Welcome to the Ordered Universe Project, dedicated to fresh and original examinations of medieval science using interdisciplinary readings of the scientific works of the remarkable English thinker Robert Grosseteste (c.1170-1253), and to present these findings to diverse audiences. The project is supported by an Arts and Humanities Research Council (UK), research grant 2015-2019, and is based at Durham and Oxford Universities, UK, with other partners across the UK and internationally.
Bringing together a unique configuration of natural scientists, social scientists and arts and humanities scholars, the project integrates the conceptual tools of modern science with the textual methods of the humanities to explore the richness of Grosseteste’s thought. Our translations, many for the first time, and which incorporate the groundbreaking concept of translation into mathematics, enable wider access to this wonderful mind, compelling us to make new assessments of his perceptive and inventive imagination. See the team at work here at the 2014 Festival of Humanities, ‘Being Human’. We presented our work, from manuscript to 3D visualisation, via collaborative reading, and scientific experiments, to a diverse public at Durham Cathedral:
Each team member, from whatever discipline, contributes to editions, translations, analyses and presentations. In so doing, we are pioneering new ways of working across and between our disciplines. Trusting one another, and learning to learn from the past have presented creative demands. We have challenged academic and public preconceptions regarding the value of past science as ‘irrelevant’. To the contrary: the team has published new science (on rainbows, colour and cosmology) inspired by engaging with another thinker from eight centuries ago.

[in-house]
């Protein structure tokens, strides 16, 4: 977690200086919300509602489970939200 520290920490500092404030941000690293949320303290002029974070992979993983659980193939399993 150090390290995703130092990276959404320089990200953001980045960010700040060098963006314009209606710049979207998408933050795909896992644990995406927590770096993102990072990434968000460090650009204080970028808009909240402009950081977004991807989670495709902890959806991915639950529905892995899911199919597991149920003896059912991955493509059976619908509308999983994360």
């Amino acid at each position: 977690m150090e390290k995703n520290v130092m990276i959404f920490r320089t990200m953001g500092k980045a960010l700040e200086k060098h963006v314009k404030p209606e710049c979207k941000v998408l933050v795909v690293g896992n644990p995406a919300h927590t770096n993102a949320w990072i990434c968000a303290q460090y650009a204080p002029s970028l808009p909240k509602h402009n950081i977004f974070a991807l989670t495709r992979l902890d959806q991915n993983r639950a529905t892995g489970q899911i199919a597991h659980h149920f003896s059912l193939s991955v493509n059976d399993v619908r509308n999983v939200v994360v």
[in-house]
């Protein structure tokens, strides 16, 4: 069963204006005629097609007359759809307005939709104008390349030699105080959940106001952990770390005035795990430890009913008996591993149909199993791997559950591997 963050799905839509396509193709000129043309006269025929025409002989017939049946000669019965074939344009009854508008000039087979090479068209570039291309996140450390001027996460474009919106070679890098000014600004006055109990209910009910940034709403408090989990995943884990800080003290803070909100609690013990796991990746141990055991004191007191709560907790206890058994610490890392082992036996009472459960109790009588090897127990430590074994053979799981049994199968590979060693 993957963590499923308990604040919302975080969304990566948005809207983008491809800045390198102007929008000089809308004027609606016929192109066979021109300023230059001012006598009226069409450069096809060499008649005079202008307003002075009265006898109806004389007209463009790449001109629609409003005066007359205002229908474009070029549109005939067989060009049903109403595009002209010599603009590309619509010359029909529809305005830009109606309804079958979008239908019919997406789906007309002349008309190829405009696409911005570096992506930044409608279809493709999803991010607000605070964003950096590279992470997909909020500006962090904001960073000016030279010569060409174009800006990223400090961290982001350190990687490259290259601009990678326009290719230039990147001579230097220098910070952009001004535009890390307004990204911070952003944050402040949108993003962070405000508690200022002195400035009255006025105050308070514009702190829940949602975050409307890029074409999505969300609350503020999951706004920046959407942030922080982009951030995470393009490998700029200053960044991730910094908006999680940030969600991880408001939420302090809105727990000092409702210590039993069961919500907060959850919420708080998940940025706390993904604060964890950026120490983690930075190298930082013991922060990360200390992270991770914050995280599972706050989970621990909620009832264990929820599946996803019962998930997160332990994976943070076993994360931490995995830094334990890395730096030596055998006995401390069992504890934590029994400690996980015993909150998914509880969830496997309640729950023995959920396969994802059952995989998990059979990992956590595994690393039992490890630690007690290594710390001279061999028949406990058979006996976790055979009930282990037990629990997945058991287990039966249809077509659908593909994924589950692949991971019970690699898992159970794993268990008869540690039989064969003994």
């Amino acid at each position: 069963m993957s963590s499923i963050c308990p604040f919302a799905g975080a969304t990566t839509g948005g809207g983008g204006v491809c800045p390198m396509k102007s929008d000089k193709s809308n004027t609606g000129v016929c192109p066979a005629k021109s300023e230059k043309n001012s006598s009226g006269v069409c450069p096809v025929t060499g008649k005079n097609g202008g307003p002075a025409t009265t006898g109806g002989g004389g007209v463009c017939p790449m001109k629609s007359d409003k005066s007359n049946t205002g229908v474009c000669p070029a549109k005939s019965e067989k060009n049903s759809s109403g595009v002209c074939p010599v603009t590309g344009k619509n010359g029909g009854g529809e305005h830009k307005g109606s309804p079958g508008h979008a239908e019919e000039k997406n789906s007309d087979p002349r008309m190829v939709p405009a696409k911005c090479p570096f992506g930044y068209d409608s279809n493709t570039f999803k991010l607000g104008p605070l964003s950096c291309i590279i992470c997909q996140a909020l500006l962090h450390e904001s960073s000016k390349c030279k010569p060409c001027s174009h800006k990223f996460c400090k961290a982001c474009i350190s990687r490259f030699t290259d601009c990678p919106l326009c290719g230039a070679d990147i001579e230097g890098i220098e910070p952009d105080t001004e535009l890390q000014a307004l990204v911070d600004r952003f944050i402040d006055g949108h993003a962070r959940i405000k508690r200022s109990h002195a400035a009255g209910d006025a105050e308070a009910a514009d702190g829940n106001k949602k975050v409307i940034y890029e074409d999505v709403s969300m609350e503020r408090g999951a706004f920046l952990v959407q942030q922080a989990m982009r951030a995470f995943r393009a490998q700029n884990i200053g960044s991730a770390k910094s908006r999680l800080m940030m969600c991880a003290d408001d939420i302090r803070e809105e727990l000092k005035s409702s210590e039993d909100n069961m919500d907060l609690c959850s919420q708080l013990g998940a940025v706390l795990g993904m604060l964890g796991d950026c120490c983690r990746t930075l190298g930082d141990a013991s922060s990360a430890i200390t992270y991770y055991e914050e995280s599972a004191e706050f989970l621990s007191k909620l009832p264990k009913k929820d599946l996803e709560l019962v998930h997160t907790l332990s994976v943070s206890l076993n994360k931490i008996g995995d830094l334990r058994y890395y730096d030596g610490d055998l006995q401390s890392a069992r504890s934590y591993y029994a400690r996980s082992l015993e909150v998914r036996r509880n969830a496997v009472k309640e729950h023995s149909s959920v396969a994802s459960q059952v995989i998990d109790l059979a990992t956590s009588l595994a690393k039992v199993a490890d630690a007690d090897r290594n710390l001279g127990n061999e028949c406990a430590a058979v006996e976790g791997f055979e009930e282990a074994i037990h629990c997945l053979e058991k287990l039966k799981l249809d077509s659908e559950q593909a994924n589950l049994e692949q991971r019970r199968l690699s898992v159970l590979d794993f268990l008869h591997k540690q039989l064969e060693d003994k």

Flowing from the translation work, colleagues in Computing Engineering are developing a 3D film, which translates Grosseteste’s treatises into 3D representations of the natural phenomena he investigates. A third strand has introduced Grosseteste and his world into schools, presenting the scientific questions he raises, within the curriculum. This strand emphasises the value of collaboration, inter-disciplinarity and the longer history of science: skills with clear social benefit in a modern knowledge economy.
Funding for the project has been provided by Durham University’s Institute of Medieval and Early Modern Studies, the Arts and Humanities Research Council, UK, and the Mahfouz Foundation for Interdisciplinary Research, Pembroke College, Oxford. The project was nominated for the Times Higher Education Awards for Research Project of the Year, 2014.
The centre and heart of the project are our collaborative reading workshops: we all sit down together, and, word by word, sentence by sentence, paragraph by paragraph, grapple with and unlock the amazing world which Grosseteste opens up. Our other activities include public lectures and outreach of many and varied sorts as well as conference presentations and publications. If you’d like to know more: engage!